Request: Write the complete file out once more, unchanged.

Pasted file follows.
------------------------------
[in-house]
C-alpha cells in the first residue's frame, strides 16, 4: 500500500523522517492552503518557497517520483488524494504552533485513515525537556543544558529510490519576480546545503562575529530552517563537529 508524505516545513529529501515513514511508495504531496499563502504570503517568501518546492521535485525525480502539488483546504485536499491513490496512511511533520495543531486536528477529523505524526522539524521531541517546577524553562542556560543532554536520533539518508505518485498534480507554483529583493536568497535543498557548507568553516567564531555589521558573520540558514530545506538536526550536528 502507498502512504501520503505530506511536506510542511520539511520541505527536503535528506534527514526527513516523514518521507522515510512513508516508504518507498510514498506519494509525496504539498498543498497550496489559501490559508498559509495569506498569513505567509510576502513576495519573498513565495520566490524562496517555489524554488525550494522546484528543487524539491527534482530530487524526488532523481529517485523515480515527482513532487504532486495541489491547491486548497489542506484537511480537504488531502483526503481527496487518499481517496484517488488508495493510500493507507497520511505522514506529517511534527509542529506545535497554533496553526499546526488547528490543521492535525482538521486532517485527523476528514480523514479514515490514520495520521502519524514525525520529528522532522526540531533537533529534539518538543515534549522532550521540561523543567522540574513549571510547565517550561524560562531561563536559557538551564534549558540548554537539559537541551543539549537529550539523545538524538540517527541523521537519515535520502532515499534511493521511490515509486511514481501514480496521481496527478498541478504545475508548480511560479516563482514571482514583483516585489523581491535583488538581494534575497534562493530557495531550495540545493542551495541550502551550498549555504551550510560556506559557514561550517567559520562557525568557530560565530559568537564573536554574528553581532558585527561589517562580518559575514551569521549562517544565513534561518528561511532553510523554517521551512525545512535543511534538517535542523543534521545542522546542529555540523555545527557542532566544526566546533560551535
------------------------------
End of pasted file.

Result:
[in-house]
C-alpha cells in the first residue's frame, strides 16, 4: 500500500523522517492552503518557497517520483488524494504552533485513515525537556543544558529510490519576480546545503562575529530552517563537529 508524505516545513529529501515513514511508495504531496499563502504570503517568501518546492521535485525525480502539488483546504485536499491513490496512511511533520495543531486536528477529523505524526522539524521531541517546577524553562542556560543532554536520533539518508505518485498534480507554483529583493536568497535543498557548507568553516567564531555589521558573520540558514530545506538536526550536528 502507498502512504501520503505530506511536506510542511520539511520541505527536503535528506534527514526527513516523514518521507522515510512513508516508504518507498510514498506519494509525496504539498498543498497550496489559501490559508498559509495569506498569513505567509510576502513576495519573498513565495520566490524562496517555489524554488525550494522546484528543487524539491527534482530530487524526488532523481529517485523515480515527482513532487504532486495541489491547491486548497489542506484537511480537504488531502483526503481527496487518499481517496484517488488508495493510500493507507497520511505522514506529517511534527509542529506545535497554533496553526499546526488547528490543521492535525482538521486532517485527523476528514480523514479514515490514520495520521502519524514525525520529528522532522526540531533537533529534539518538543515534549522532550521540561523543567522540574513549571510547565517550561524560562531561563536559557538551564534549558540548554537539559537541551543539549537529550539523545538524538540517527541523521537519515535520502532515499534511493521511490515509486511514481501514480496521481496527478498541478504545475508548480511560479516563482514571482514583483516585489523581491535583488538581494534575497534562493530557495531550495540545493542551495541550502551550498549555504551550510560556506559557514561550517567559520562557525568557530560565530559568537564573536554574528553581532558585527561589517562580518559575514551569521549562517544565513534561518528561511532553510523554517521551512525545512535543511534538517535542523543534521545542522546542529555540523555545527557542532566544526566546533560551535